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Phoca vitulina   Linnaeus, 1758

Harbour seal
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Phoca vitulina
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Classification / Names Common names | Synonyms | CoL | ITIS | WoRMS

Mammalia | Carnivora | Phocidae

Environment / Climate / Range Ecology

Bathydemersal.  Temperate; 90°N - 0°S, 180°W - 180°E

Distribution Countries | FAO areas | Ecosystems | Occurrences | Introductions

Atlantic Ocean, Pacific Ocean, the Arctic and North America Inland Waters: Portugal, Iceland, Greenland, Canada Newfoundland, Spain, France, Belgium, Ireland, Netherlands, Germany, Denmark, Norway, Sweden Lithuania, Poland, Latvia, Estonia, Finland, Russia, UK, USA, Canada, Mexico, Alaska, Japan, Kamchatka (Ref. 1394), Br Scotland, Madeira, British Columbia, Kuril Island, Sea of Okhotsk, Gulf of California, Baltic Sea, Barents Sea, Hudson Bay (Ref. 1522); Phoca vitulina vitulina: Portugal, UK, Iceland, Greenland, Br Scotland, Norway, Madeira, Baltic Sea, Barents Sea; Phoca vitulina concolor: Canada, Hudson Bay, USA, Greenland, Iceland; Phoca vitulina richardii: Mexico, Alaska, British Columbia, USA, Gulf of California; Phoca vitulina stejnegeri: Japan, Kamchatka, Alaska, Sea of Okhotsk, Kuril Island; Phoca vitulina mellonae: Hudson Bay, James Bay. Temperate to polar regions.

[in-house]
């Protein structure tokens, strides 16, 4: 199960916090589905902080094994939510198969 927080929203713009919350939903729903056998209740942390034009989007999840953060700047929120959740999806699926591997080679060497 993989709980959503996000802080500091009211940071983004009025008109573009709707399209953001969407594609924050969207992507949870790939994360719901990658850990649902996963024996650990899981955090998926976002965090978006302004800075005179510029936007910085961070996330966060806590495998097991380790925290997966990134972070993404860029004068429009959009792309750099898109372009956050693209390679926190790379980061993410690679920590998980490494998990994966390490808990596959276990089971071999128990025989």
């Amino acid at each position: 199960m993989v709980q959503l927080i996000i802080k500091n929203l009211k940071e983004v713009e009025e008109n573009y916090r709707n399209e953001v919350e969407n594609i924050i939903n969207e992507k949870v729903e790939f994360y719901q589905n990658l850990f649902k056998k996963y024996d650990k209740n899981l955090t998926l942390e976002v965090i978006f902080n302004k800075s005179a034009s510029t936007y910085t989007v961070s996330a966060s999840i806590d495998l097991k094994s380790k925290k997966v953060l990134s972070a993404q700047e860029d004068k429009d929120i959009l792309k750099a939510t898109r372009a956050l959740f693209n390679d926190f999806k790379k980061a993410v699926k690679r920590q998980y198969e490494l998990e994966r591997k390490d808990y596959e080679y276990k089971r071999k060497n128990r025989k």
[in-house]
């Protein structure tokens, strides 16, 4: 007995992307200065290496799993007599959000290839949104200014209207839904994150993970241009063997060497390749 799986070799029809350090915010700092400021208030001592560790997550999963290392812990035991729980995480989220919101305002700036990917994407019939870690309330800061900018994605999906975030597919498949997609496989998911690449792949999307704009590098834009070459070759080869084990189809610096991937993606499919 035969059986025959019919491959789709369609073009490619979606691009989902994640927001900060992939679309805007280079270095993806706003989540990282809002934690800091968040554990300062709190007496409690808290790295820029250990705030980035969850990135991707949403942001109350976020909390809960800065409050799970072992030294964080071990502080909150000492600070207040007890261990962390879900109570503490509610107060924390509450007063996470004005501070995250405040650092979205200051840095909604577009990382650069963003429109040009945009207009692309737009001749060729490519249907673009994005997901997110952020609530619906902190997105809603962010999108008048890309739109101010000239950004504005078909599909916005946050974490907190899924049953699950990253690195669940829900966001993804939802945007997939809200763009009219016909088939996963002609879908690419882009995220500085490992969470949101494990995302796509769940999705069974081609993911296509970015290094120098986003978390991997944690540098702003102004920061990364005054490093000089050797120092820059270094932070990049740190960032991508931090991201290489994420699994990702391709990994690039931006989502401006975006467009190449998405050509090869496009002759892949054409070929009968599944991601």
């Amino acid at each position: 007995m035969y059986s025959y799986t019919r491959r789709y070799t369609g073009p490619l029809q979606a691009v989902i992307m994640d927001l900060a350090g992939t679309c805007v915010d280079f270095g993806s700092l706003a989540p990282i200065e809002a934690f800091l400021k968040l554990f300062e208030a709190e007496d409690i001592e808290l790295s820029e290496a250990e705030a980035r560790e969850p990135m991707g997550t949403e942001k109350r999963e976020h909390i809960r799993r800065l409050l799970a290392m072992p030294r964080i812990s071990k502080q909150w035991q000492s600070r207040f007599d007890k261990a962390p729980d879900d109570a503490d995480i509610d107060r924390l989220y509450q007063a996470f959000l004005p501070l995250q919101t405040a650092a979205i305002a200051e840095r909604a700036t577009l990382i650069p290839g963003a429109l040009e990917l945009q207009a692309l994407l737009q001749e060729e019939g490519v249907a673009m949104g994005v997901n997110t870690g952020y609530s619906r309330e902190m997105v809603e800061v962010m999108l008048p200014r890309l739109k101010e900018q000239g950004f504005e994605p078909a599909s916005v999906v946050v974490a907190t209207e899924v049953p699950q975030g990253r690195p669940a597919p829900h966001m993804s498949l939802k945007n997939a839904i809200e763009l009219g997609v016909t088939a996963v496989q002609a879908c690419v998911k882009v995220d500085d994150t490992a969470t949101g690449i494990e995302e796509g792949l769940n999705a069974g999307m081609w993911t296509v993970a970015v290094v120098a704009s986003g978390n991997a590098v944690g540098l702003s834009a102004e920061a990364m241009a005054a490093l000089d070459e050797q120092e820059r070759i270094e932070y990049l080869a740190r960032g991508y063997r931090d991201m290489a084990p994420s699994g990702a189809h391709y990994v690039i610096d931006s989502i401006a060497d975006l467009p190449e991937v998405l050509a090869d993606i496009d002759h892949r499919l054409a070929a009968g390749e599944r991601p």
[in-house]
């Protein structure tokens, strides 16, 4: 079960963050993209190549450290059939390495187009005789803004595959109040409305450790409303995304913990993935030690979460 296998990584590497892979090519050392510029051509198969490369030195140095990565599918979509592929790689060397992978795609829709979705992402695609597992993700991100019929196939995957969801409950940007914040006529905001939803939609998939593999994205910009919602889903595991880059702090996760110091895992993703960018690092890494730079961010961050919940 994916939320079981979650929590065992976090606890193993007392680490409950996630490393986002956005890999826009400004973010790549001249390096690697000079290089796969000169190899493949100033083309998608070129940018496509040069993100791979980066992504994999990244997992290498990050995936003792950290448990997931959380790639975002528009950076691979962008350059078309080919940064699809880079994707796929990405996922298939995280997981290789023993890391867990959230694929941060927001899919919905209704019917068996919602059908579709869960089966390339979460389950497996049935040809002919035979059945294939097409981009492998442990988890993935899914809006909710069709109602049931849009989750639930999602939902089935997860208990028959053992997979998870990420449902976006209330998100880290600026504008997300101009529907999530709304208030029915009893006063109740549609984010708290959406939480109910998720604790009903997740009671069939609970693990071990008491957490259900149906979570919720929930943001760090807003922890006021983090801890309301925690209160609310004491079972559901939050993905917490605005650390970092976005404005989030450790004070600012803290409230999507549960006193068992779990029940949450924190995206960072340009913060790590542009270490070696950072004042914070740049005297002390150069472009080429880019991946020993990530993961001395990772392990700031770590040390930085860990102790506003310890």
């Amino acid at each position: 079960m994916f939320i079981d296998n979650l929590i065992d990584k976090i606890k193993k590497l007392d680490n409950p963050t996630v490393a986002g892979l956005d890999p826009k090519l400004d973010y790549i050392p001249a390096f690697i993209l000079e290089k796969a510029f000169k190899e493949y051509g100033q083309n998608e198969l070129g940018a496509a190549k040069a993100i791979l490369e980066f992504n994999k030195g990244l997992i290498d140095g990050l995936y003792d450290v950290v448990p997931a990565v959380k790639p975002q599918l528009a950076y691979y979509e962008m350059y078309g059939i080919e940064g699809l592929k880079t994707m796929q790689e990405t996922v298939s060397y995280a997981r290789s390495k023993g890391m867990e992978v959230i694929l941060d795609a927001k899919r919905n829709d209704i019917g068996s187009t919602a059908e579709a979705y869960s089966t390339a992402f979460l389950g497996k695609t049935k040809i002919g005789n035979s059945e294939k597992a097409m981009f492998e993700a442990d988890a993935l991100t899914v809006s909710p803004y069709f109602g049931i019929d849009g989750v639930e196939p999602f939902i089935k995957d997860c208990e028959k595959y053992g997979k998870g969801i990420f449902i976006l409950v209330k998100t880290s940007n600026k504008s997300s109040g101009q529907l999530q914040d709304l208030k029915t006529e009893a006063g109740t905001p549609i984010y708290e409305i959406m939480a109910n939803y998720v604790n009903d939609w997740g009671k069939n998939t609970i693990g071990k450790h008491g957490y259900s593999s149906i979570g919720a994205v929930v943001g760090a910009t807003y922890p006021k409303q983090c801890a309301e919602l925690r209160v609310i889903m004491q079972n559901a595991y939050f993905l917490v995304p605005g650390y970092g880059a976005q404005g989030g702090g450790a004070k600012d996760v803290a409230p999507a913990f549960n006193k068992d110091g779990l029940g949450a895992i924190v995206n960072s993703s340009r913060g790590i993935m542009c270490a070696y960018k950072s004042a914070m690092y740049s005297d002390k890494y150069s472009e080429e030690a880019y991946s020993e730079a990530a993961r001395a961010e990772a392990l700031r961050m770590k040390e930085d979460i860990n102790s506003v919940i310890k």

Length at first maturity / Size / Weight / Age

Maturity: Lm ?  range ? - ? cm Max length : 190 cm TL male/unsexed; (Ref. 1394); 170 cm TL (female); max. published weight: 150.0 kg (Ref. 1394); max. published weight: 150.0 kg

Biology     Glossary (e.g. epibenthic)

Found in coastal waters of the continental shelf and slope (Ref. 1394); and whelp in groups on beaches, sandbars, and rocky reefs (Ref. 1522). Feeds on a wide variety of fish, cephalopods, and crustaceans of surface, mid-water and benthic habitats (Ref. 1394). It is preyed upon by the great white shark (Ref. 32140). Found in coastal waters of the continental shelf and slope (Ref. 1394); and whelp in groups on beaches, sandbars, and rocky reefs (Ref. 1522). Also for resting, moulting and lactation during low tides. Typically perform U-shaped dives. Leave the coast on foraging trips to deeper offshore waters where prey is abundant (Ref. 96347). Feeds on a wide variety of fish, cephalopods, and crustaceans of surface, mid-water and benthic habitats (Ref. 1394).

Life cycle and mating behavior Maturity | Reproduction | Spawning | Eggs | Fecundity | Larvae

Main reference References | Coordinator | Collaborators

Jefferson, T.A., S. Leatherwood and M.A. Webber. 1993. (Ref. 1394)

IUCN Red List Status (Ref. 115185)

CITES status (Ref. 108899)

Not Evaluated

Threat to humans

Human uses

Fisheries: commercial
FAO(fisheries: production) | FisheriesWiki | Sea Around Us

More information

Common names
Synonyms
Predators
Reproduction
Maturity
Spawning
Fecundity
Eggs
Egg development
Age/Size
Growth
Length-weight
Length-length
Morphology
Larvae
Abundance
References
Mass conversion

Internet sources

BHL | BOLD Systems | CISTI | DiscoverLife | FAO(fisheries: species profile; publication : search) | GenBank (genome, nucleotide) | GloBI | GOBASE | Google Books | Google Scholar | Google | ispecies | PubMed | Scirus | Tree of Life | uBio | uBio RSS | Wikipedia (Go, Search) | Zoological Record

Estimates of some properties based on models

Vulnerability (Ref. 71543)
High vulnerability (60 of 100)
Price category (Ref. 80766)
Unknown